Hitting the open road with your pets is a blast, but it definitely comes with a few obstacles. This is especially true if you live or travel in an RV and have a cat you can’t leave behind. Cats like moving around as much as you do, which is why they’re such good traveling companions. However, it may be necessary to modify your RV with minor adjustments to make it more cat-friendly.
If you own a cat and want to make the most of your RVing adventures together, you’ve come to the right place. Chances are that your RV will do fine as is, but things could always be better. So, if you want to make for an enjoyable RV experience for you and your kittens, the RV modifications for cats in this article might be necessary.t
Bottom Line Up Front
You can make several modifications to your RV to make for a safer and more enjoyable trip. Many of these modifications serve to benefit your cat, but others will serve to benefit you. A few of the best modifications you can make include installing waterproof flooring, creating a custom window perch, and having a spot for your cat’s litter box that’s out of the way. It’s also a good idea to invest in an outdoor shower and create a private area in your RV just for your cat.
Are RV Modifications Always Necessary?
Depending on the type of RV or travel trailer that you have, modifications might not be necessary for traveling with cats. However, just because they aren’t essential doesn’t mean that you won’t stand to benefit from improvements.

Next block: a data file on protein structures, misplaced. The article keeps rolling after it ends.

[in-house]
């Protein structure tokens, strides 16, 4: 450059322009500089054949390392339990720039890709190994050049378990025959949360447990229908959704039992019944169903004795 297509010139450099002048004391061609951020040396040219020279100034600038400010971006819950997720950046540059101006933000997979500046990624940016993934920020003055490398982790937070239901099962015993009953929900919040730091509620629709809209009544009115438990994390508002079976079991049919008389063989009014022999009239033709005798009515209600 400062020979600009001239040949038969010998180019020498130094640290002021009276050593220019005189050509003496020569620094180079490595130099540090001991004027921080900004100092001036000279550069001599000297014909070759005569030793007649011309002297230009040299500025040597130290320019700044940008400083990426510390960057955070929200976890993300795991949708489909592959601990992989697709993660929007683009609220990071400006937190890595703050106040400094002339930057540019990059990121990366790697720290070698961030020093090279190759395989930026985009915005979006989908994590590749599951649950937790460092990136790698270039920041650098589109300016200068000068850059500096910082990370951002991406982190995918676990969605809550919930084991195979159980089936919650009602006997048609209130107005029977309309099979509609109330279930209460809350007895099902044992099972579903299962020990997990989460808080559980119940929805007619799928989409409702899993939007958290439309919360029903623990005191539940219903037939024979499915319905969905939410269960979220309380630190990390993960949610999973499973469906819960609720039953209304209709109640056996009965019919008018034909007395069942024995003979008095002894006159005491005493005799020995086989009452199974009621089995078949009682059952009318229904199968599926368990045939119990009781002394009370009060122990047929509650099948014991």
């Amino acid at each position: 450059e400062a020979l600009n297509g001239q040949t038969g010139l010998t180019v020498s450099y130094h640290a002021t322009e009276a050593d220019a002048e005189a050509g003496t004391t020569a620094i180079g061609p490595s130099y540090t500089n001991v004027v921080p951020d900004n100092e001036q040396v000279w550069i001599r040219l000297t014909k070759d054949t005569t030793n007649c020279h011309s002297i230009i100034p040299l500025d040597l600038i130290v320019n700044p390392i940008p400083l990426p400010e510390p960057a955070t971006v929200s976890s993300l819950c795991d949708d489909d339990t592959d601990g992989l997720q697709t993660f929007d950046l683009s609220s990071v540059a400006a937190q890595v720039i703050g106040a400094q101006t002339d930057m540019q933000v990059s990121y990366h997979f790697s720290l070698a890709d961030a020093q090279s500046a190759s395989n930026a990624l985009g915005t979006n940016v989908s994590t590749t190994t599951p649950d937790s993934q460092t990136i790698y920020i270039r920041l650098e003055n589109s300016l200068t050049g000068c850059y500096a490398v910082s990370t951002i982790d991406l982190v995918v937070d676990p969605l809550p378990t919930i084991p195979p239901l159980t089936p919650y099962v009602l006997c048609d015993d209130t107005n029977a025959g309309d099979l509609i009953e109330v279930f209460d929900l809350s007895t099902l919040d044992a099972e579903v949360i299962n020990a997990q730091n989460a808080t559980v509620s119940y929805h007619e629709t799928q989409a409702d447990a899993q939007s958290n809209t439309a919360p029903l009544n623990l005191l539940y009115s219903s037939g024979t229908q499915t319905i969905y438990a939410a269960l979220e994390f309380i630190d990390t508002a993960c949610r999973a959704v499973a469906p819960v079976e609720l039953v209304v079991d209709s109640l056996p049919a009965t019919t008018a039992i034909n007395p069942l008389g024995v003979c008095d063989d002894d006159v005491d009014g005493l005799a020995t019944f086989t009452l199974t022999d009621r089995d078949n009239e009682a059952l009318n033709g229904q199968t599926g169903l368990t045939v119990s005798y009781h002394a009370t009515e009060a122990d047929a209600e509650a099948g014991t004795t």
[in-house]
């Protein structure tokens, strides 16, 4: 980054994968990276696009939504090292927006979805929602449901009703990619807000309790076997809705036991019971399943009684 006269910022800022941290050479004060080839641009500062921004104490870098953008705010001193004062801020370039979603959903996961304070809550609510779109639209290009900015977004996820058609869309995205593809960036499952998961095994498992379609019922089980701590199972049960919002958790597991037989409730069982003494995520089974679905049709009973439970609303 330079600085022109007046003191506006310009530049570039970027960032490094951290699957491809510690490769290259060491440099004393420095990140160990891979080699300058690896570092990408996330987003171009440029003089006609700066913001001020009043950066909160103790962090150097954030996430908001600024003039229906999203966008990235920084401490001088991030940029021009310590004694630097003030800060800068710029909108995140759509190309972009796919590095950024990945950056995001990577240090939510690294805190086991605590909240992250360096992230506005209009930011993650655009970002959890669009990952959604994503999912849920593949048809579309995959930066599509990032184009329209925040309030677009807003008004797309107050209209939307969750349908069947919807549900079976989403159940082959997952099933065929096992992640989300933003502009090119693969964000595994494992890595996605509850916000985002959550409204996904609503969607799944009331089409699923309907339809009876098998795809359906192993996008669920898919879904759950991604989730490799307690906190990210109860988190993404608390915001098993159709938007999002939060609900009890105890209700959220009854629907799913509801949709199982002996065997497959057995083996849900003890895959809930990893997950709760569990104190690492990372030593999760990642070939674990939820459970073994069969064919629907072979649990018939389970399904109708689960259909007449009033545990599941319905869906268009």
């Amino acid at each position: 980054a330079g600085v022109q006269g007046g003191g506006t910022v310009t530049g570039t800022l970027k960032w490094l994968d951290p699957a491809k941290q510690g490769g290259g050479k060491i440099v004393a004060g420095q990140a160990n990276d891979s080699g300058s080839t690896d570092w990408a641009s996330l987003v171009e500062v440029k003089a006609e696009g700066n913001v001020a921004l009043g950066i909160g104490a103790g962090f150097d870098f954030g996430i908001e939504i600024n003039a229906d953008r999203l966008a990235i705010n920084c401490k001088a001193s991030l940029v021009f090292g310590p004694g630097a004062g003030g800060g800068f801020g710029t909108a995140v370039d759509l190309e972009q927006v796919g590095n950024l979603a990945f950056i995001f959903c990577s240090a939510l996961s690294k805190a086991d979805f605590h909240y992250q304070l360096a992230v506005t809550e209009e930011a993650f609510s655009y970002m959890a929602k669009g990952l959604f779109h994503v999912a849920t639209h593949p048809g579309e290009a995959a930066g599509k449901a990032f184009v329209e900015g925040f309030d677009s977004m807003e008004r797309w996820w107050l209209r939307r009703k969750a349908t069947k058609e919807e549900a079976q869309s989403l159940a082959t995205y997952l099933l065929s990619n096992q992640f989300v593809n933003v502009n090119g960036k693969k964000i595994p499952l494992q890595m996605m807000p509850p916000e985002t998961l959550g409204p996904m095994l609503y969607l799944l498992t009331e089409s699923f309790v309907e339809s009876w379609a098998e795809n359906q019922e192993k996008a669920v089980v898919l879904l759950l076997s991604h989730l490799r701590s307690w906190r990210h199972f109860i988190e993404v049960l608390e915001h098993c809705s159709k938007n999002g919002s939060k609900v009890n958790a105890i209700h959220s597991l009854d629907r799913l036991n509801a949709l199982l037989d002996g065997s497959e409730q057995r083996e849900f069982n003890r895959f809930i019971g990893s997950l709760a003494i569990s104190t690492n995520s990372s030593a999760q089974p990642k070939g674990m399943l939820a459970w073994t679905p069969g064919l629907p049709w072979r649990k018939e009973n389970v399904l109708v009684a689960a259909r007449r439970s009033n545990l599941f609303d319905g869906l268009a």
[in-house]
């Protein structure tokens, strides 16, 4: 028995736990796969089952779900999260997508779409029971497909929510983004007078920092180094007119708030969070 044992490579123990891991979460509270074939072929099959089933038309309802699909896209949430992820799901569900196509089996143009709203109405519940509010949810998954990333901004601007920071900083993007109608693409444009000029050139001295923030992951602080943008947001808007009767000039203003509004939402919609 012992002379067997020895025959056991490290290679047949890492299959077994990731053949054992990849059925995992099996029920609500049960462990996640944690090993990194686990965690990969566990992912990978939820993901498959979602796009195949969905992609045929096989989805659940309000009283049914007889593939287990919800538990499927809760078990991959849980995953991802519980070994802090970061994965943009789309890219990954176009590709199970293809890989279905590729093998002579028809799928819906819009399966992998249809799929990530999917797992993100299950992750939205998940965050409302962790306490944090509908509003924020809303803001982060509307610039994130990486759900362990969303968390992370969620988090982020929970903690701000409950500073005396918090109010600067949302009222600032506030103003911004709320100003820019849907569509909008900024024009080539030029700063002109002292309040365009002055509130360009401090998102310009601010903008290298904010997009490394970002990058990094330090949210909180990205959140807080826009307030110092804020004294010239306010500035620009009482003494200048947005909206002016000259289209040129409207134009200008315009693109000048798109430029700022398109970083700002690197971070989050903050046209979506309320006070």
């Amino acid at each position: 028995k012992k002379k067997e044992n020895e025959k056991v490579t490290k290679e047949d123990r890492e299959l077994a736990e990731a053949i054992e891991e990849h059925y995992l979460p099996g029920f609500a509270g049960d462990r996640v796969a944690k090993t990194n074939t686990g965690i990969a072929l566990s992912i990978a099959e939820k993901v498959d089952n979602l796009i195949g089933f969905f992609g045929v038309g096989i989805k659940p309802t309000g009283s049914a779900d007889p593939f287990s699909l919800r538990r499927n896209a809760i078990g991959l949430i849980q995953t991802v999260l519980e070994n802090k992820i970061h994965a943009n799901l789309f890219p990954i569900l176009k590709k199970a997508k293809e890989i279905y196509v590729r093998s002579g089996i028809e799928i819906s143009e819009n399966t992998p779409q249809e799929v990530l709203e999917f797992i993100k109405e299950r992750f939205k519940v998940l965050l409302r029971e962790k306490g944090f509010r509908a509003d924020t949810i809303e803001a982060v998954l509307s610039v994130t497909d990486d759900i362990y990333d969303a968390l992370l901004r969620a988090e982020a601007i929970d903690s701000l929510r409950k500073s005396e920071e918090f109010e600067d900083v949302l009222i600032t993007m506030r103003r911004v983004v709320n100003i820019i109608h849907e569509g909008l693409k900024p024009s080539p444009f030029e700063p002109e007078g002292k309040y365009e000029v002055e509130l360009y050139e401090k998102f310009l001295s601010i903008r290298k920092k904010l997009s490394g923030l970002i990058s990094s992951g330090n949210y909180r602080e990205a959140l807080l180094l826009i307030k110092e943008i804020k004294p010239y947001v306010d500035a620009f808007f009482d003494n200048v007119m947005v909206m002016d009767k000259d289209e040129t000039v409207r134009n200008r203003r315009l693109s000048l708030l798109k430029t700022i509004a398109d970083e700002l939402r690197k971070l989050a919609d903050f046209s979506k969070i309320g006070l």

For example, you’re not required to cat-proof your RV, but you’ll be better off for it. Cats are curious creatures and like to stick their paws where they sometimes aren’t supposed to. These areas include outlets that might have power running to them.
Cats are also avid climbers, so they’ll likely try to get into things they aren’t supposed to. By installing simple safety measures, you can avoid a possible “cat”-astrophe.
RV Modifications for You
Let’s start by looking at a few modifications that will make your life easier as an owner. Once again, these modifications aren’t always necessary, but they will help make for a safer and cleaner RVing experience. They are also investments that could save you money down the road.
Replacing Carpet With Stain-Proof Flooring
No matter how well-trained your cat is, there’s always a chance that they won’t go potty in their litter box every time. While most newer RVs have moved away from carpeting, older RVs and travel trailers use it liberally. As you probably know, cat pee is extremely difficult to get out of carpet once it’s had time to soak in.
By replacing your flooring pre-emptively, you can avoid the nasty smell of cat pee as it soaks into your carpet. You can also avoid the mess and fuss of trying to clean it out with vigorous scrubbing. In place of carpet, you should instead install waterproof and easy-to-clean flooring. That way, if your cat has an accident away from the litter box, you can easily clean it up with little to no fuss.
Just as carpet will soak up cat urine and make for an inconvenient scratching spot for your cat, furniture is equally as bad. Cats tend to attack cloth furniture like there’s no tomorrow. Additionally, cloth furniture will soak up cat urine in the same way that carpet does. Finally, there’s a good chance that if you have cloth furniture in your RV, it’s outdated and ready for replacement.
Install an Outdoor Shower
One of the best things you can do as a pet owner is to install an outdoor shower. If you have a newer, larger RV, you probably already have an outdoor shower. However, if you don’t have one, you would do well to add one.
Outdoor showers don’t have to be elaborate or fancy. All you need is a faucet or spigot with running water, and you’re good to go. They can be used for many things but most notably cleaning your cats’ litter box and food dishes, and occasionally your cat if it came to that. Let’s hope it doesn’t. It’s extremely useful if you also travel with a dog.